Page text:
Hostile takeover: Trumper in running to run Georgia’s universities

Sonny Perdue, ex-agriculture secretary under Trump (bio here), reportedly is a leading contender for chancellor of Georgia’s public university system, and students and faculty are mobilizing against him, Mother Jones reports. (Read story here.)

Perdue has zero experience managing a university. As a science denier, he’s better suited for running a hotdog stand. “Sonny Perdue might be the least distinguished, least prepared potential university leader I’ve seen in my life,” Mother Jones quoted a veteran observer of university governance.

The reason he’s under consideration is simple: Georgia’s governor — currently Republican Brian Kemp — effectively picks the chancellor, and Perdue is a former Georgia governor and a Republican. Being a Trump buddy also doesn’t hurt.

For this blog’s deep dive into university administration, click here. By linking to this post, I’m not insinuating that Georgia’s universities would be better off run by farm animals than a MAGA science denier.

I’m saying it.

Photo: If I had to pick a university chancellor, and my choices were limited to these candidates, I’d go with one of the goats.

Return to The-Ave.US Home Page

0 Comments Add Yours ↓

  1. Mark Adams #

    Actually it is the board of regents that picks the chancellor. They and the Chancellor are over all of Georgia’s universities. This position is more about politics and managing the system than being a professor or actually teaching.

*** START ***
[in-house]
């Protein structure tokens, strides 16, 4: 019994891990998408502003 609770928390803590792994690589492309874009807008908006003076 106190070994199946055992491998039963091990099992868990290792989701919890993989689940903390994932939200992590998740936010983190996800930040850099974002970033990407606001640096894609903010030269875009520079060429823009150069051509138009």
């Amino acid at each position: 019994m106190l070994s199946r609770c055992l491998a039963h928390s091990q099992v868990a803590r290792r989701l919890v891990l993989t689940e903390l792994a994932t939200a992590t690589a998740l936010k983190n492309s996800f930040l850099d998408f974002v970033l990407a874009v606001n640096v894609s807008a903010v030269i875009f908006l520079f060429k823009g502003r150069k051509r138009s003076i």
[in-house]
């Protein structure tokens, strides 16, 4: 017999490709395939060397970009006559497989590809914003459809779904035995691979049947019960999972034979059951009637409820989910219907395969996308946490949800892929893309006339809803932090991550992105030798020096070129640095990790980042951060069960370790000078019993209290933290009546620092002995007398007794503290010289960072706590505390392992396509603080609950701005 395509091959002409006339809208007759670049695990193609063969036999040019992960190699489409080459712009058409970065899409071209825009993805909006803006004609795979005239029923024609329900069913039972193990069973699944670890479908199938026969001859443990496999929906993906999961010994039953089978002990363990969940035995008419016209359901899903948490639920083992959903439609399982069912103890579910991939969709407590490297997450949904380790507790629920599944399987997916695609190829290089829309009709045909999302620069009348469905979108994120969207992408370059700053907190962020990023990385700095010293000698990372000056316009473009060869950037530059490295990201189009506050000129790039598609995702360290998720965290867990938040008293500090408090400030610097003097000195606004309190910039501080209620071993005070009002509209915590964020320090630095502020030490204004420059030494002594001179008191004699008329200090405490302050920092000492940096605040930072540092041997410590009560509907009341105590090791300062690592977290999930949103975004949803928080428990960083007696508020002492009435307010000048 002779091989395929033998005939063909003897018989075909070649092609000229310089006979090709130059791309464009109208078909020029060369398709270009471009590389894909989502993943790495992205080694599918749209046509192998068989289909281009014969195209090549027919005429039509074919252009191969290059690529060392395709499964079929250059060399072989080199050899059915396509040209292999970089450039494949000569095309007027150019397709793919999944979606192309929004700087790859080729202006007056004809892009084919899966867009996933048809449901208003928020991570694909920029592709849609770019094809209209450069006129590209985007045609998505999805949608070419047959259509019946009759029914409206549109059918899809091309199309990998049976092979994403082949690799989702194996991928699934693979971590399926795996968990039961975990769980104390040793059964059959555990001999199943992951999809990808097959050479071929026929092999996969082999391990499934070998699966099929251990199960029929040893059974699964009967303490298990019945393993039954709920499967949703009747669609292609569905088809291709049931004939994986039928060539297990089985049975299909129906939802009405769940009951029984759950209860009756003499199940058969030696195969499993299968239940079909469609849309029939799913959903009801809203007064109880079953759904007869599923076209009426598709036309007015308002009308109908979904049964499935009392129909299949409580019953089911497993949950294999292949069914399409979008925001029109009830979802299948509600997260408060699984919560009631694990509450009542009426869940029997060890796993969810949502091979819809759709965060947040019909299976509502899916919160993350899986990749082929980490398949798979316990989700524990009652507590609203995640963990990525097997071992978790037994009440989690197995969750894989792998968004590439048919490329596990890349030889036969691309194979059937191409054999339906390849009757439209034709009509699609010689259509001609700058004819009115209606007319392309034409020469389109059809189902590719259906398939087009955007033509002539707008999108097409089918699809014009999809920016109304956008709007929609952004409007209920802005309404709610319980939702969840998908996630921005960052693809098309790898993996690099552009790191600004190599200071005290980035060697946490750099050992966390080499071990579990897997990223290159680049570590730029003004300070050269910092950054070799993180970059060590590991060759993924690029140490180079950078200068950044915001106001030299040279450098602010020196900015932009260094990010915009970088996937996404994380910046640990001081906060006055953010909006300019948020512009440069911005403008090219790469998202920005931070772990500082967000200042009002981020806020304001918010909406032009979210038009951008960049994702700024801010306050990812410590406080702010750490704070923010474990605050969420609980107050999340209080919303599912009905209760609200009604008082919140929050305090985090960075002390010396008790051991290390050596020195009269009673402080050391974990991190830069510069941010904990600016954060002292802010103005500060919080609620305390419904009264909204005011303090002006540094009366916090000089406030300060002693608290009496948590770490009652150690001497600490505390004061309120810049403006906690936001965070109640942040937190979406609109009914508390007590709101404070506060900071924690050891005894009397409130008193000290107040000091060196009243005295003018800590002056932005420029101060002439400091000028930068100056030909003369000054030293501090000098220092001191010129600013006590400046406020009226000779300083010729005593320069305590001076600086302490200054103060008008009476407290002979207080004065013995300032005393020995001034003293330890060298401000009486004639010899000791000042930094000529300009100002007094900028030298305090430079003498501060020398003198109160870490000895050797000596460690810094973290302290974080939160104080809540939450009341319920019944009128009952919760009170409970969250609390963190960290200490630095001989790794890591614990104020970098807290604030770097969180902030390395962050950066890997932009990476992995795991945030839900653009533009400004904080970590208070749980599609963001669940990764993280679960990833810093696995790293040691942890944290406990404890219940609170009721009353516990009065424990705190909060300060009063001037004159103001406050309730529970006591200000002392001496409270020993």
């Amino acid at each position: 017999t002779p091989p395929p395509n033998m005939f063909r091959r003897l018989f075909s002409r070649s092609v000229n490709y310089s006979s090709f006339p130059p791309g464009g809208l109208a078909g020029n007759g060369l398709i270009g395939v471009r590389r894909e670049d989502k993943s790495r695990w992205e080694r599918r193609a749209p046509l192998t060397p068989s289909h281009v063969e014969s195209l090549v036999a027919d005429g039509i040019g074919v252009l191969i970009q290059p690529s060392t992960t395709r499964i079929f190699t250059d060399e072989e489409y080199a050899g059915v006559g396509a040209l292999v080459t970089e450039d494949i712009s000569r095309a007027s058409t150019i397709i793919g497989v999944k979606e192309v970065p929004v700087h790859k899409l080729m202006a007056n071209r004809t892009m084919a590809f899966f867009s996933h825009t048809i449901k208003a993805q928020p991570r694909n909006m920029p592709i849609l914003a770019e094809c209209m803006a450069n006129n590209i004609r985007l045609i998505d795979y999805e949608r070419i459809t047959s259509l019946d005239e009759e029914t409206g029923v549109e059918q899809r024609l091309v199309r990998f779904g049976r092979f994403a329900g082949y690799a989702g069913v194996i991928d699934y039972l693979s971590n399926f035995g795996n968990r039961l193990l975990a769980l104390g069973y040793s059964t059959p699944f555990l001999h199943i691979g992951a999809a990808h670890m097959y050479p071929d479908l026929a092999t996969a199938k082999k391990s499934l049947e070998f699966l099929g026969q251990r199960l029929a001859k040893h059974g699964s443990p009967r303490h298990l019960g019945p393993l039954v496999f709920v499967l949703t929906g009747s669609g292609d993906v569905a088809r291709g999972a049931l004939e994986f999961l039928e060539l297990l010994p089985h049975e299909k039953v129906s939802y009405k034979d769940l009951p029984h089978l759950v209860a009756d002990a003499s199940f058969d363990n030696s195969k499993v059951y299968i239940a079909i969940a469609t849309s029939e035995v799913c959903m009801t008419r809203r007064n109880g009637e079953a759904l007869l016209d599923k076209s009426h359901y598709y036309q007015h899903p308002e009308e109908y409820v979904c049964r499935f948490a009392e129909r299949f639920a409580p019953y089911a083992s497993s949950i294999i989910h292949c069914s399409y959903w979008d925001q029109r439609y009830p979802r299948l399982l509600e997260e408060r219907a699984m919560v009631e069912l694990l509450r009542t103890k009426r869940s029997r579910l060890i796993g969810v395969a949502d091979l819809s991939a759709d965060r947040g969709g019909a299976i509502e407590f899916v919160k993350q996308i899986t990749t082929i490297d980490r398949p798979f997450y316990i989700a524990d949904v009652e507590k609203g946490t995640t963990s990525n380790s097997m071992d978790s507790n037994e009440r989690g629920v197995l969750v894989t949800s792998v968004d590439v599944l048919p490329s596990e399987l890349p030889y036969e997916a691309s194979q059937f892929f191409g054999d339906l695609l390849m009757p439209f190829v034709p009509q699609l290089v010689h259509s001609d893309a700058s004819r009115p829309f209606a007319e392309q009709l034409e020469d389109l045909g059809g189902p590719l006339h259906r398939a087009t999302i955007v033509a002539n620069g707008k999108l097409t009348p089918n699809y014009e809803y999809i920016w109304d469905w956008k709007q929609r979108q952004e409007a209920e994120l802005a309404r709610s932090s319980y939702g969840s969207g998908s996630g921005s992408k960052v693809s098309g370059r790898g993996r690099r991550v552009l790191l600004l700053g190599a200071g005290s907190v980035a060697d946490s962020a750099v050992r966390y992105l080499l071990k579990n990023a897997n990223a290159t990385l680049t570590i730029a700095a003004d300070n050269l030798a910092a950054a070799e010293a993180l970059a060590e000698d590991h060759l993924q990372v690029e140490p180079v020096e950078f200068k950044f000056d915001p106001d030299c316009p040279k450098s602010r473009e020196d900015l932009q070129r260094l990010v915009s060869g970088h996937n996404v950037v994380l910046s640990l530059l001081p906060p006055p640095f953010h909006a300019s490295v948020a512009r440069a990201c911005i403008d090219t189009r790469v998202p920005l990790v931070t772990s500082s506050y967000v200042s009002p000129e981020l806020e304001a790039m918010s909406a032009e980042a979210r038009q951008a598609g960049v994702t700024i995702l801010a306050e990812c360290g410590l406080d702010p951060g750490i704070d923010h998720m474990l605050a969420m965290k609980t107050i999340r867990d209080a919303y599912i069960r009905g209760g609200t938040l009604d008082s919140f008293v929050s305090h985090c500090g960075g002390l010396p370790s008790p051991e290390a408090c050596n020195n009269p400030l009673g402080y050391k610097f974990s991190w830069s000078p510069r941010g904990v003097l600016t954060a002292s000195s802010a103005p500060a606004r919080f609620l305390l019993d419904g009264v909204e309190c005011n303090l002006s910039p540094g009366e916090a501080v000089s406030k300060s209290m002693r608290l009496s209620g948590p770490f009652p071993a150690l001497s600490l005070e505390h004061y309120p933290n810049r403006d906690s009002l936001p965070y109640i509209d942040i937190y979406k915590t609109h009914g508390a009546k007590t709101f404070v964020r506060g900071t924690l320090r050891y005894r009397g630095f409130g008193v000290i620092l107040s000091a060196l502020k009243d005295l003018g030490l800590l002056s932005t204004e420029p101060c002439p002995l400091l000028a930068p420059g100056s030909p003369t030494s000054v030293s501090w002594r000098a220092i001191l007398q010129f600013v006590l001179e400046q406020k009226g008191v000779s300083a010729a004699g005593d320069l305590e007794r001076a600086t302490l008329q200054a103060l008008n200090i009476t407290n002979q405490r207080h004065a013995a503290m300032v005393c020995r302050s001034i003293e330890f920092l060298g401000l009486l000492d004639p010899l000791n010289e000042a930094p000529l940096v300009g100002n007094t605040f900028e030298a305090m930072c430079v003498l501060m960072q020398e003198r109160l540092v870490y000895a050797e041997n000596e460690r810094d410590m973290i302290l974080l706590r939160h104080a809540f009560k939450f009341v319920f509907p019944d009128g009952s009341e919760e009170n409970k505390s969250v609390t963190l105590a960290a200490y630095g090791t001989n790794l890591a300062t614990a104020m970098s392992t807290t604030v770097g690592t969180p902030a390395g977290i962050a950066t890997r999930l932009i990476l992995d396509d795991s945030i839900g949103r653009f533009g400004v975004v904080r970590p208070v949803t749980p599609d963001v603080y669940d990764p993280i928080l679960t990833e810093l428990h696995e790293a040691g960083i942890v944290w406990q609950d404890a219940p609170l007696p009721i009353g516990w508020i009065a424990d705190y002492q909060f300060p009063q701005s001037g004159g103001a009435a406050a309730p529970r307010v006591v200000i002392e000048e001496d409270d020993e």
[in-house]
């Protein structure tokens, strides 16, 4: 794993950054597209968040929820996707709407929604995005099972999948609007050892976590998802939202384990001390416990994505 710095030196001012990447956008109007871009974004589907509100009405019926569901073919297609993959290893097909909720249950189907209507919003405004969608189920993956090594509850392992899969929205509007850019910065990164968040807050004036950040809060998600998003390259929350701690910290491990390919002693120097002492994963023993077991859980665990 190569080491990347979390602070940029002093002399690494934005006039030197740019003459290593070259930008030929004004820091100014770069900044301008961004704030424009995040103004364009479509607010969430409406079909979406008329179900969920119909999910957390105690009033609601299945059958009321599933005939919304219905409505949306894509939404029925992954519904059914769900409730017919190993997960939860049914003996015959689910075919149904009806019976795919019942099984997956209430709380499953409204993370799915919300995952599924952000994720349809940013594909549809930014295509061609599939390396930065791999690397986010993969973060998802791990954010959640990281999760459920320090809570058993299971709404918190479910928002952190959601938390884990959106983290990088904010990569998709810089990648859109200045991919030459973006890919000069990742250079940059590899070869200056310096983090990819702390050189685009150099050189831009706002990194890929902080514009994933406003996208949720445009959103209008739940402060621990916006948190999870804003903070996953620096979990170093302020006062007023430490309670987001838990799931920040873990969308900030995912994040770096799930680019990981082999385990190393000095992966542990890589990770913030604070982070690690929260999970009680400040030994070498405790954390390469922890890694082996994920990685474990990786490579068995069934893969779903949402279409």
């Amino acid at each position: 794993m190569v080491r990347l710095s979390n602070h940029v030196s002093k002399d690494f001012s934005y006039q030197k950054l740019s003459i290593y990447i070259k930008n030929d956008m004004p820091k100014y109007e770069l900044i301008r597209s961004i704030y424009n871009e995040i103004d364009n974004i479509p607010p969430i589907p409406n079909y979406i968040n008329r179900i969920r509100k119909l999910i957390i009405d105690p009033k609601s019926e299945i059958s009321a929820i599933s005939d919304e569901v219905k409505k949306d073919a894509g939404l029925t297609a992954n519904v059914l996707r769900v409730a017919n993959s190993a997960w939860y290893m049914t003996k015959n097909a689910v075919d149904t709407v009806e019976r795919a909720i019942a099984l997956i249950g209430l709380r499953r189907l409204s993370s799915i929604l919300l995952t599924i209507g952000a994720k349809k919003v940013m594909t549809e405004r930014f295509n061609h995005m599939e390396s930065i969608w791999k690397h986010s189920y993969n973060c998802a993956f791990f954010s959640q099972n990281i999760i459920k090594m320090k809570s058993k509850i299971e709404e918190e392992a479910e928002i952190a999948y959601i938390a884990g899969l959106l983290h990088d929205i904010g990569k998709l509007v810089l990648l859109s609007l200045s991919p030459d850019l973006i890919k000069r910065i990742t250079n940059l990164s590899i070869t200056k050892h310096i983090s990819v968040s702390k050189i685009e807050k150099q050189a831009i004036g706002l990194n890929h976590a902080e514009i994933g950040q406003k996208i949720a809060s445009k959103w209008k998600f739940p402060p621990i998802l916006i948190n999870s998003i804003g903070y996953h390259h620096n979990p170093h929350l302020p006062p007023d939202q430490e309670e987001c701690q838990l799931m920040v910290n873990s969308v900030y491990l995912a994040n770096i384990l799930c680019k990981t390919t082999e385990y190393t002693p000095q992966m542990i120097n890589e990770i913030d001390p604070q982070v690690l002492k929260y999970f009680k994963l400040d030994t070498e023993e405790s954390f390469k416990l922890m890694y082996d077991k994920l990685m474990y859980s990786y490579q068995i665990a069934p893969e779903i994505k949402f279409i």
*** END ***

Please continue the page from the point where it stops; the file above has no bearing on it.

2. Roger Rabbit #

    From the Mother Jones article (did you read it?): “The governor appoints the regents responsible for hiring the chancellor, and although they formally choose the chancellor, the … governor typically makes the call ….”
    Could they reject the governor’s preferred candidate? Yes. Will they? That’s uphill, given that Gov. Kemp appointed 5 of the regents and 2 more are Perdue cronies. But the outcry from faculty and students is giving the other regents pause.
    In most university systems, the chancellor is someone from academia, not a politician. There’s a compelling reason for that beyond just knowing something about the institution they’re managing.
    Keeping partisan politics out of university administration is essential to maintaining universities as impartial institutions of scholarly inquiry and learning. Having politicians run colleges would severely compromise their function.